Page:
Getting into the pneumatic roller’s operation, we see that its tires are not as forgiving as the steel roller’s drums are. For example, if you roll onto a portion of the mat that is too hot for the cool tires, they will pick up material, as the cool drum would. But the tires will start wrapping the material around them, grabbing more and more, creating a mess of the mat, according to Ball. One way to guard against this mess is to use lubrication on the tires until they are heated up and staying hot. Staying hot means you’re not stopping on the coolest part of the mat for a break. “Most rubber tire rollers have two tanks now—one for water, one for a release agent. He can use lubrication when he first starts…until the tires get up to temperature.”
The pneumatic tired rollers are built to withstand any temperature, depending on the ply of the tire. Remember, the higher the ply, the stronger the tire. Considering the pneumatic tired roller will likely operate in the intermediate position, it should not experience the hottest temperatures of the mat. Be aware of temperatures and limitations; discuss these limitations of where you can and cannot go in the rolling zone during the rolling train quality control meeting. For paving in windy or shaded areas, or during times of the year when temperatures drop during the latter part of the day, you’ll want to have a skirt around the tires to hold heat evenly against them.
The intermediate roller is responsible for achieving about one percent of density, according to Ball. To succeed, you have to be “in” the right time and temperature. Be aware of the time and temperature of your rolling zone, which will depend on the type of mix you’re working with, the thickness of the lift, paving speed, and a host of other variables. Depending on whether you’re working with an HMA or WMA, there’s no telling just what temperature defines the intermediate zone for your project on a given day. That will be determined during the compaction team meeting.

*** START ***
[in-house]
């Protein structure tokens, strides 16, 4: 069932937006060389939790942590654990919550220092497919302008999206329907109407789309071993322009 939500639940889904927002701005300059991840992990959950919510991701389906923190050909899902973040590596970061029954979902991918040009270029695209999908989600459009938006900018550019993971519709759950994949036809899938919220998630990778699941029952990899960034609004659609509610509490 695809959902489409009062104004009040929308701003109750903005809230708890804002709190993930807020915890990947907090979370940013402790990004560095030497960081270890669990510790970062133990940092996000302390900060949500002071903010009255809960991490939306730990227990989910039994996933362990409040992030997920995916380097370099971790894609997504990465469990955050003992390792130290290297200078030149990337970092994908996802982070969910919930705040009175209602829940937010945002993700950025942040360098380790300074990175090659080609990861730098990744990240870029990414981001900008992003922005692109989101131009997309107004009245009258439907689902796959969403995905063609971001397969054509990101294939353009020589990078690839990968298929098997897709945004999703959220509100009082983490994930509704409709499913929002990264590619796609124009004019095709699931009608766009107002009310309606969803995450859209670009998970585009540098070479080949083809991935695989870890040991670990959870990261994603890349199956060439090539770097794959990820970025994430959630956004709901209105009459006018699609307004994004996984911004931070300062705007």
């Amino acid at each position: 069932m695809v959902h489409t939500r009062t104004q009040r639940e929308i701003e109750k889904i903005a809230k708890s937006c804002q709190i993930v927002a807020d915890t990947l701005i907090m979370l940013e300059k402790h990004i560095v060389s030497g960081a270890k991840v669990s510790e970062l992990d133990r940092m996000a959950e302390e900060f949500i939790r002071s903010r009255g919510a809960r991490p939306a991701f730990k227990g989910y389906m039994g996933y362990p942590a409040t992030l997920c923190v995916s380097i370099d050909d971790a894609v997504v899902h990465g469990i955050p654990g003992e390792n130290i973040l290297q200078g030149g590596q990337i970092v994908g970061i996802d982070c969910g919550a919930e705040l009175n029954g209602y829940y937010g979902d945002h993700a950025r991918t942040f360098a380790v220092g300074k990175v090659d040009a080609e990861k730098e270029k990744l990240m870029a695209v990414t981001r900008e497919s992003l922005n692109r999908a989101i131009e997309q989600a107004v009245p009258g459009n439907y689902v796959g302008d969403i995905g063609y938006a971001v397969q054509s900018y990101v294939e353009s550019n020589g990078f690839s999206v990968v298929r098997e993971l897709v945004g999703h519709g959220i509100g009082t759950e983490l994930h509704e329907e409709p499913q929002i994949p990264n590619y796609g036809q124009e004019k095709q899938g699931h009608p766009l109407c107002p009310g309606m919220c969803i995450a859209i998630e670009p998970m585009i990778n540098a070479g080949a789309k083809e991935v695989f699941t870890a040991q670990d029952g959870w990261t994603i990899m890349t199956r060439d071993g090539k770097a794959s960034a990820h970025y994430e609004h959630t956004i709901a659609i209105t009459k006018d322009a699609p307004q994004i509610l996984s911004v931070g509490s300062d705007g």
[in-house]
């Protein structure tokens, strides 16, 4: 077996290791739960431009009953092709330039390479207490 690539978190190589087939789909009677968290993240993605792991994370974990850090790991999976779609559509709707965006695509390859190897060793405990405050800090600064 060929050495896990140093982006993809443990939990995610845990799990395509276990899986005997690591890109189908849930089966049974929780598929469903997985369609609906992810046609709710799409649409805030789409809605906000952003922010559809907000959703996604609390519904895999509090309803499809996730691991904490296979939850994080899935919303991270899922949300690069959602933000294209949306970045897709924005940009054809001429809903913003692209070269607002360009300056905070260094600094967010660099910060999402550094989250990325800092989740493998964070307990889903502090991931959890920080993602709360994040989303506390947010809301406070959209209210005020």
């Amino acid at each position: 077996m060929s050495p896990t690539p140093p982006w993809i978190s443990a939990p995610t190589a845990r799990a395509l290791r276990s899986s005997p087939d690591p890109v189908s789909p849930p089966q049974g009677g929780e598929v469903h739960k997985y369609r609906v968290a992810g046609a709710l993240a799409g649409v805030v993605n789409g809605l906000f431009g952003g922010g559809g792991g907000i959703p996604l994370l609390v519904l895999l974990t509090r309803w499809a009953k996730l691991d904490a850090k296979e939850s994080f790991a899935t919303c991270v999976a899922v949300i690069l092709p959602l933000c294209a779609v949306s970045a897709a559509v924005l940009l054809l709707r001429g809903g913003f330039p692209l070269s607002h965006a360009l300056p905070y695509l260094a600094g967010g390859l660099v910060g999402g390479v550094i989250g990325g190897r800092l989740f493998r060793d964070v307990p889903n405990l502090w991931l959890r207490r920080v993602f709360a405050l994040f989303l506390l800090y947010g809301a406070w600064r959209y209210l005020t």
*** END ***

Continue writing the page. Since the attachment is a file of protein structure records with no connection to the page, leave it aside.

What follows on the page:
Also, depending on the mix you’re working with, you may need to take the pneumatic roller out of the compaction train. Brown gives tips for the SMA mix, specifically. “Rubber tire rollers are typically not used on SMA mixes,” Brown shared. “Some states use vibratory rollers and some do not allow vibratory rollers to be used due to potential for breakdown of aggregate. When steel wheel rollers, especially vibratory rollers, are used, ensure that excessive breakdown of aggregate does not occur underneath the rollers.”
Use Your Intelligence
Continuing advances in intelligent compaction (IC) and in-cab comfort designs for operators make it easier for members of the compaction train to do their jobs well. As Ball mentioned earlier, it’s more of a numbers game now than it used to be. State projects are awarded bonuses or penalized with deducts based on the percentage of density you achieve on the mainline and at the longitudinal joint, and on ridability.
For a quick review of the top OEMs’ IC packages, here are some options, in alphabetical order:
- Atlas Copco’s intelligent compaction system features a touch screen display at the operator’s station and uses a GPS to track roller passes. It is designed to measure the surface’s relative material stiffness. For more information, visit www.atlascopco.com.
- BOMAG Americas’ Economizer, available for any compaction equipment, features a dial display at the operator’s station and uses a monitoring device to track mat stiffness. It is designed to measure mat stiffness. For more information, visit www.bomag.com.